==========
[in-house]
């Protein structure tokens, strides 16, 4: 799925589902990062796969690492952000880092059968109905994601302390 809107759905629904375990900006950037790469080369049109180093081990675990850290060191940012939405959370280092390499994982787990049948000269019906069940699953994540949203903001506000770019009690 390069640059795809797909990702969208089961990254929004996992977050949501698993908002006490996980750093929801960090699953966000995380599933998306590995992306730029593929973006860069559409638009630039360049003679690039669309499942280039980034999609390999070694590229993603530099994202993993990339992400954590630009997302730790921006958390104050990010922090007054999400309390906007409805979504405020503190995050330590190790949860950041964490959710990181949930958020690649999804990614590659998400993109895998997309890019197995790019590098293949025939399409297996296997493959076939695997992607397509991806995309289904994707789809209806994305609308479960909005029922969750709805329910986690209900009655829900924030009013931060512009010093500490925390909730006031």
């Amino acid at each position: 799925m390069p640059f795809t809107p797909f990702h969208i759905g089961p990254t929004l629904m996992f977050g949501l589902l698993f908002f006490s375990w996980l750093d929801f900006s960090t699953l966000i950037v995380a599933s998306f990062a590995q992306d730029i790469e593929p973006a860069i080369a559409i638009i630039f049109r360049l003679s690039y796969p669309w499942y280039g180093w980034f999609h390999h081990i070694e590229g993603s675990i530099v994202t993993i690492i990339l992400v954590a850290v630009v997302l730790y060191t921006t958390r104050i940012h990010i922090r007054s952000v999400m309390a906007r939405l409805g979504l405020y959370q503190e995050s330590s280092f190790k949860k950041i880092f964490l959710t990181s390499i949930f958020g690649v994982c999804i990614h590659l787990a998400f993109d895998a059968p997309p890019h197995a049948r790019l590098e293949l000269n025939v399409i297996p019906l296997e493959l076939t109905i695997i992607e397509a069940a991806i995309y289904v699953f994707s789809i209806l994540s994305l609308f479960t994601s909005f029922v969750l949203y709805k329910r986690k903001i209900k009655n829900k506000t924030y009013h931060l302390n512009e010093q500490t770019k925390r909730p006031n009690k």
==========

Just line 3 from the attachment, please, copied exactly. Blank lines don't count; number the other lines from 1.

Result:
């Amino acid at each position: 799925m390069p640059f795809t809107p797909f990702h969208i759905g089961p990254t929004l629904m996992f977050g949501l589902l698993f908002f006490s375990w996980l750093d929801f900006s960090t699953l966000i950037v995380a599933s998306f990062a590995q992306d730029i790469e593929p973006a860069i080369a559409i638009i630039f049109r360049l003679s690039y796969p669309w499942y280039g180093w980034f999609h390999h081990i070694e590229g993603s675990i530099v994202t993993i690492i990339l992400v954590a850290v630009v997302l730790y060191t921006t958390r104050i940012h990010i922090r007054s952000v999400m309390a906007r939405l409805g979504l405020y959370q503190e995050s330590s280092f190790k949860k950041i880092f964490l959710t990181s390499i949930f958020g690649v994982c999804i990614h590659l787990a998400f993109d895998a059968p997309p890019h197995a049948r790019l590098e293949l000269n025939v399409i297996p019906l296997e493959l076939t109905i695997i992607e397509a069940a991806i995309y289904v699953f994707s789809i209806l994540s994305l609308f479960t994601s909005f029922v969750l949203y709805k329910r986690k903001i209900k009655n829900k506000t924030y009013h931060l302390n512009e010093q500490t770019k925390r909730p006031n009690k």